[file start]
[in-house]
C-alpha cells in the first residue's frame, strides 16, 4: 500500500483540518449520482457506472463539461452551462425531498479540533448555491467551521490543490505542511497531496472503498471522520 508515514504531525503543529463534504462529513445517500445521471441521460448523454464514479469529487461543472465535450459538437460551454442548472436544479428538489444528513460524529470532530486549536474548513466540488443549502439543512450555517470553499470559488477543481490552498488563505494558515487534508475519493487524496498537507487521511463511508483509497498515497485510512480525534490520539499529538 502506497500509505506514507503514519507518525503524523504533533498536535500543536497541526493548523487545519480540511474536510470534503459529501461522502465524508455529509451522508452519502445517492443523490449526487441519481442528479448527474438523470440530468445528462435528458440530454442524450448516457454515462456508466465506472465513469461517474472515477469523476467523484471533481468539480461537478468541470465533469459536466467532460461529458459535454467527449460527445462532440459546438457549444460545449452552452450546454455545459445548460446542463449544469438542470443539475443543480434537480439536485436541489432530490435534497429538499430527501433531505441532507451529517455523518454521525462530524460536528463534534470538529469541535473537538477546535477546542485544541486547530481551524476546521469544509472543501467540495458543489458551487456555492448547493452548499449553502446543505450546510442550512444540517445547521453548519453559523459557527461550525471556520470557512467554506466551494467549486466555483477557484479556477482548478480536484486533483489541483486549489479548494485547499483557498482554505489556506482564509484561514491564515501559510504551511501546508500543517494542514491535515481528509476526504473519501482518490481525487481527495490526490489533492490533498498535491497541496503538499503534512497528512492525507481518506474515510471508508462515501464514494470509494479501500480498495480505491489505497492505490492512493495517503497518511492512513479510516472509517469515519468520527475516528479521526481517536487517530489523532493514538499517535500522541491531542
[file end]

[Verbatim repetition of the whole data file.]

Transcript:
[in-house]
C-alpha cells in the first residue's frame, strides 16, 4: 500500500483540518449520482457506472463539461452551462425531498479540533448555491467551521490543490505542511497531496472503498471522520 508515514504531525503543529463534504462529513445517500445521471441521460448523454464514479469529487461543472465535450459538437460551454442548472436544479428538489444528513460524529470532530486549536474548513466540488443549502439543512450555517470553499470559488477543481490552498488563505494558515487534508475519493487524496498537507487521511463511508483509497498515497485510512480525534490520539499529538 502506497500509505506514507503514519507518525503524523504533533498536535500543536497541526493548523487545519480540511474536510470534503459529501461522502465524508455529509451522508452519502445517492443523490449526487441519481442528479448527474438523470440530468445528462435528458440530454442524450448516457454515462456508466465506472465513469461517474472515477469523476467523484471533481468539480461537478468541470465533469459536466467532460461529458459535454467527449460527445462532440459546438457549444460545449452552452450546454455545459445548460446542463449544469438542470443539475443543480434537480439536485436541489432530490435534497429538499430527501433531505441532507451529517455523518454521525462530524460536528463534534470538529469541535473537538477546535477546542485544541486547530481551524476546521469544509472543501467540495458543489458551487456555492448547493452548499449553502446543505450546510442550512444540517445547521453548519453559523459557527461550525471556520470557512467554506466551494467549486466555483477557484479556477482548478480536484486533483489541483486549489479548494485547499483557498482554505489556506482564509484561514491564515501559510504551511501546508500543517494542514491535515481528509476526504473519501482518490481525487481527495490526490489533492490533498498535491497541496503538499503534512497528512492525507481518506474515510471508508462515501464514494470509494479501500480498495480505491489505497492505490492512493495517503497518511492512513479510516472509517469515519468520527475516528479521526481517536487517530489523532493514538499517535500522541491531542